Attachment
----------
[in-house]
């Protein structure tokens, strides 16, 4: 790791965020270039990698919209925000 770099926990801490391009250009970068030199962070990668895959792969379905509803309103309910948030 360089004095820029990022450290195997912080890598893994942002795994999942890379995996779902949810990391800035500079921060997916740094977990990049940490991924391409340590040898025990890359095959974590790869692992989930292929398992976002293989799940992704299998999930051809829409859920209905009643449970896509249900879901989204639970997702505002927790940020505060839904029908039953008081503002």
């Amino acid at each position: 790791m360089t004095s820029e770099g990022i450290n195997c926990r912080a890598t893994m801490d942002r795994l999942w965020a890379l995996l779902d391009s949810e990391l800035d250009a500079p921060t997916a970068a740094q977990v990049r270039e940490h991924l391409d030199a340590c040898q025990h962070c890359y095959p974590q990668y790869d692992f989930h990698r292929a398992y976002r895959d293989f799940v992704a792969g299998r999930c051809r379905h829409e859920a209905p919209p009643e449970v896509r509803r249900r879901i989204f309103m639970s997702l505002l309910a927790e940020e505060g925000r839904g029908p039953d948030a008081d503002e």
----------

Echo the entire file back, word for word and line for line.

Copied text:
[in-house]
């Protein structure tokens, strides 16, 4: 790791965020270039990698919209925000 770099926990801490391009250009970068030199962070990668895959792969379905509803309103309910948030 360089004095820029990022450290195997912080890598893994942002795994999942890379995996779902949810990391800035500079921060997916740094977990990049940490991924391409340590040898025990890359095959974590790869692992989930292929398992976002293989799940992704299998999930051809829409859920209905009643449970896509249900879901989204639970997702505002927790940020505060839904029908039953008081503002």
């Amino acid at each position: 790791m360089t004095s820029e770099g990022i450290n195997c926990r912080a890598t893994m801490d942002r795994l999942w965020a890379l995996l779902d391009s949810e990391l800035d250009a500079p921060t997916a970068a740094q977990v990049r270039e940490h991924l391409d030199a340590c040898q025990h962070c890359y095959p974590q990668y790869d692992f989930h990698r292929a398992y976002r895959d293989f799940v992704a792969g299998r999930c051809r379905h829409e859920a209905p919209p009643e449970v896509r509803r249900r879901i989204f309103m639970s997702l505002l309910a927790e940020e505060g925000r839904g029908p039953d948030a008081d503002e």